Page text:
Neither FIIs nor DIIs appear to be driving the market

Near-term macro concerns notwithstanding, global investment banking behemoth Goldman Sachs has retained its overweight view on Indian equities. Believing rupee to be more vulnerable than equities, the bank highlighted that the recent concerns around the Union Budget, widening current account deficit and slowing FII flows tend to impact the rupee to a greater degree than the equity market.

The bank’s latest Portfolio Strategy Report said: “We retain our 3-month and 12-month overweight views on Indian equities despite near-term macro concerns which we expect may impact the rupee and Indian bond yields to a larger degree. Our view hinges upon two factors — a growth recovery on the horizon and a supportive equity valuations backdrop.”

Turning growth cycle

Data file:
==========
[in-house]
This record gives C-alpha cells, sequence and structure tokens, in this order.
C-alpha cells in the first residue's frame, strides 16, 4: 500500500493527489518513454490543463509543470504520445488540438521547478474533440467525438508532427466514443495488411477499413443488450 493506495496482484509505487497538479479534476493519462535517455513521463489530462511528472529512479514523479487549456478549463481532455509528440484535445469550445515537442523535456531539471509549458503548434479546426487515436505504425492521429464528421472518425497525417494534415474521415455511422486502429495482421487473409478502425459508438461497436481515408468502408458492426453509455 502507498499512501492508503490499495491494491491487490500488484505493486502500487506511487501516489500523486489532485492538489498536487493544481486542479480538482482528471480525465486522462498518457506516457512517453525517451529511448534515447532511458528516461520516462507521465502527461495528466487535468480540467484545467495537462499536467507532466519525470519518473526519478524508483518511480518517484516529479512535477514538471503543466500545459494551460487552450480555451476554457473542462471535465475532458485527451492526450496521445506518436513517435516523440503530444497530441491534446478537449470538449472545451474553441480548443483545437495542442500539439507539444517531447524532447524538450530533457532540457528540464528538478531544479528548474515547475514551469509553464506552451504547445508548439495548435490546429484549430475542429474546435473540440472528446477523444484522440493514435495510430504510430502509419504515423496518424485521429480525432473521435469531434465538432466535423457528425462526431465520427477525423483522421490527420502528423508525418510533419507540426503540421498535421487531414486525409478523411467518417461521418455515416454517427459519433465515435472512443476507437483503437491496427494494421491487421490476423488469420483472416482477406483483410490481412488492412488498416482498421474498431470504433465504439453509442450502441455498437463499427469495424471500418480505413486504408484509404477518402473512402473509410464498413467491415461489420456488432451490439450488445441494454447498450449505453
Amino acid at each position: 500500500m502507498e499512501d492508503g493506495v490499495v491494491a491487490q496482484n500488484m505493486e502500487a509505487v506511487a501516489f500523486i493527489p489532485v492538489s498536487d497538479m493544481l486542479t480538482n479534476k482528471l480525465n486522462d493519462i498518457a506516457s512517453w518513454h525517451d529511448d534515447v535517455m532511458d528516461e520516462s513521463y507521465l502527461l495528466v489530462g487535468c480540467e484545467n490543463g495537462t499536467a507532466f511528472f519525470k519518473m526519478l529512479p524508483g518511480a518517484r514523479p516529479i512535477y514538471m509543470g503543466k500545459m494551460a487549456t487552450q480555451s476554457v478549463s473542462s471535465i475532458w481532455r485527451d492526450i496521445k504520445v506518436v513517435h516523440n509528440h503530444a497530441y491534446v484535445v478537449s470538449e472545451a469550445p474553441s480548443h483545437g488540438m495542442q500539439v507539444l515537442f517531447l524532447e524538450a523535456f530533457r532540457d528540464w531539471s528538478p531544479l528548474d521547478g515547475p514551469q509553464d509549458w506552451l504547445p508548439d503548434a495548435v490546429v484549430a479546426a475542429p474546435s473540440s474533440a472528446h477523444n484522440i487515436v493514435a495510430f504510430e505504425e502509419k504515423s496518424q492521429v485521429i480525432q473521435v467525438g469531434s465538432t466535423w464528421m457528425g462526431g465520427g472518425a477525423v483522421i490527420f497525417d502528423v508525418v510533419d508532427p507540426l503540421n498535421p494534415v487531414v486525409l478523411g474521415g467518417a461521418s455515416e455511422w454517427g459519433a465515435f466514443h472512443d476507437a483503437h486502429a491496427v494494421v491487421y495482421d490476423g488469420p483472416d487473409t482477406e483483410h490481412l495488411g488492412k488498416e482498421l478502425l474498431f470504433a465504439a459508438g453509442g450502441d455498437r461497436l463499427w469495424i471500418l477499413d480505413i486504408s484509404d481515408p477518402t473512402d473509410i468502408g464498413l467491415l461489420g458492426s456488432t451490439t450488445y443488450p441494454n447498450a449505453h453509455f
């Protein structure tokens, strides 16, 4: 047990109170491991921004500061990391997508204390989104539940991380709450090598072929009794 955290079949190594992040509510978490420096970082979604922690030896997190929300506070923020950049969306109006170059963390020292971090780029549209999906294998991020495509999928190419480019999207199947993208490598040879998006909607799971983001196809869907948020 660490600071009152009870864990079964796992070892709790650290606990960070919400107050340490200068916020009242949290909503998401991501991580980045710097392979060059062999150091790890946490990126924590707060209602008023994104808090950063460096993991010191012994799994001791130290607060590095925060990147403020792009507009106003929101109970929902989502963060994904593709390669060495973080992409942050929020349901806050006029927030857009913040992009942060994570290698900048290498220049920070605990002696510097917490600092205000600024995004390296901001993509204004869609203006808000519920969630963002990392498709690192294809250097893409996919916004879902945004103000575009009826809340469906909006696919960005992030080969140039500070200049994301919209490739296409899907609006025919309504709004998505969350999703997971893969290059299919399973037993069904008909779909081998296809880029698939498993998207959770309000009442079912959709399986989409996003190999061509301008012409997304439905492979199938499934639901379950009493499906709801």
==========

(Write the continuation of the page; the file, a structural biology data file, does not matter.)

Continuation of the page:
For the Nifty, the report has set a 12-month target of 7,000. “Recent CAI and PMI indicators suggest growth has troughed, suggesting the macro cycle is turning. From a relative perspective, India is the third least expensive market in Asia-Pacific ex-Japan based on 10-year historical P/E and P/B z-scores. In the near-term, an RBI cut on March 19 or firmer IP print may give confidence that the growth cycle is turning,” added the report.

The report also pointed to a break down in relationship between FII inflow and equity market.

It stated given the $25 billion of foreign institutional investors inflow last year, a number of equity investors had voiced concern that the inflows would grind to a halt in 2013, which would pose significant risk to the market. Nevertheless, FII flows have totalled a healthy $8.5 billion already in 2013, while the Nifty is down 3 per cent year-to-date.

In short, the relationship of FII inflow and the equity market has broken down completely. Currently, there is neither a strong relationship between FII nor DII flows with the Nifty. In other words, neither investor base appears to be ‘driving the market’, said the report.

manisha.jha@thehindu.co.in

(This article was published on March 8, 2013)
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